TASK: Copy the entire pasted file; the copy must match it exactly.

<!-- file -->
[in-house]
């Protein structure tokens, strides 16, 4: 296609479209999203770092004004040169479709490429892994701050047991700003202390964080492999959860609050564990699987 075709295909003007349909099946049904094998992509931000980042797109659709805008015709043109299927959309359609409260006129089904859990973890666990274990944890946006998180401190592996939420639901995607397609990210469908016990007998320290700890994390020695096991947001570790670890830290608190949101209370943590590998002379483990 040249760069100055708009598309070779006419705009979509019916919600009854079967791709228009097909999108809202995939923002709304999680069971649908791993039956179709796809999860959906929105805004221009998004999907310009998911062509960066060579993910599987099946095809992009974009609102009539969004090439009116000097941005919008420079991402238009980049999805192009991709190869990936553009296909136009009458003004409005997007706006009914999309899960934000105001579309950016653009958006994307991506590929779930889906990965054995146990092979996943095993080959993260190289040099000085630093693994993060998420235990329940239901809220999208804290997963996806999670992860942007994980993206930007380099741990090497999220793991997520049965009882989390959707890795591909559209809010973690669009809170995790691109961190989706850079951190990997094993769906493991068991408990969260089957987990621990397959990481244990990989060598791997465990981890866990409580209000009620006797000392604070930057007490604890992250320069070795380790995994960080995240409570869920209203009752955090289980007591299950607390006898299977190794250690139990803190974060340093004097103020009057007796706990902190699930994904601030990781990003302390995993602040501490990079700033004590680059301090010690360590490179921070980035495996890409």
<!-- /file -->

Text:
[in-house]
């Protein structure tokens, strides 16, 4: 296609479209999203770092004004040169479709490429892994701050047991700003202390964080492999959860609050564990699987 075709295909003007349909099946049904094998992509931000980042797109659709805008015709043109299927959309359609409260006129089904859990973890666990274990944890946006998180401190592996939420639901995607397609990210469908016990007998320290700890994390020695096991947001570790670890830290608190949101209370943590590998002379483990 040249760069100055708009598309070779006419705009979509019916919600009854079967791709228009097909999108809202995939923002709304999680069971649908791993039956179709796809999860959906929105805004221009998004999907310009998911062509960066060579993910599987099946095809992009974009609102009539969004090439009116000097941005919008420079991402238009980049999805192009991709190869990936553009296909136009009458003004409005997007706006009914999309899960934000105001579309950016653009958006994307991506590929779930889906990965054995146990092979996943095993080959993260190289040099000085630093693994993060998420235990329940239901809220999208804290997963996806999670992860942007994980993206930007380099741990090497999220793991997520049965009882989390959707890795591909559209809010973690669009809170995790691109961190989706850079951190990997094993769906493991068991408990969260089957987990621990397959990481244990990989060598791997465990981890866990409580209000009620006797000392604070930057007490604890992250320069070795380790995994960080995240409570869920209203009752955090289980007591299950607390006898299977190794250690139990803190974060340093004097103020009057007796706990902190699930994904601030990781990003302390995993602040501490990079700033004590680059301090010690360590490179921070980035495996890409």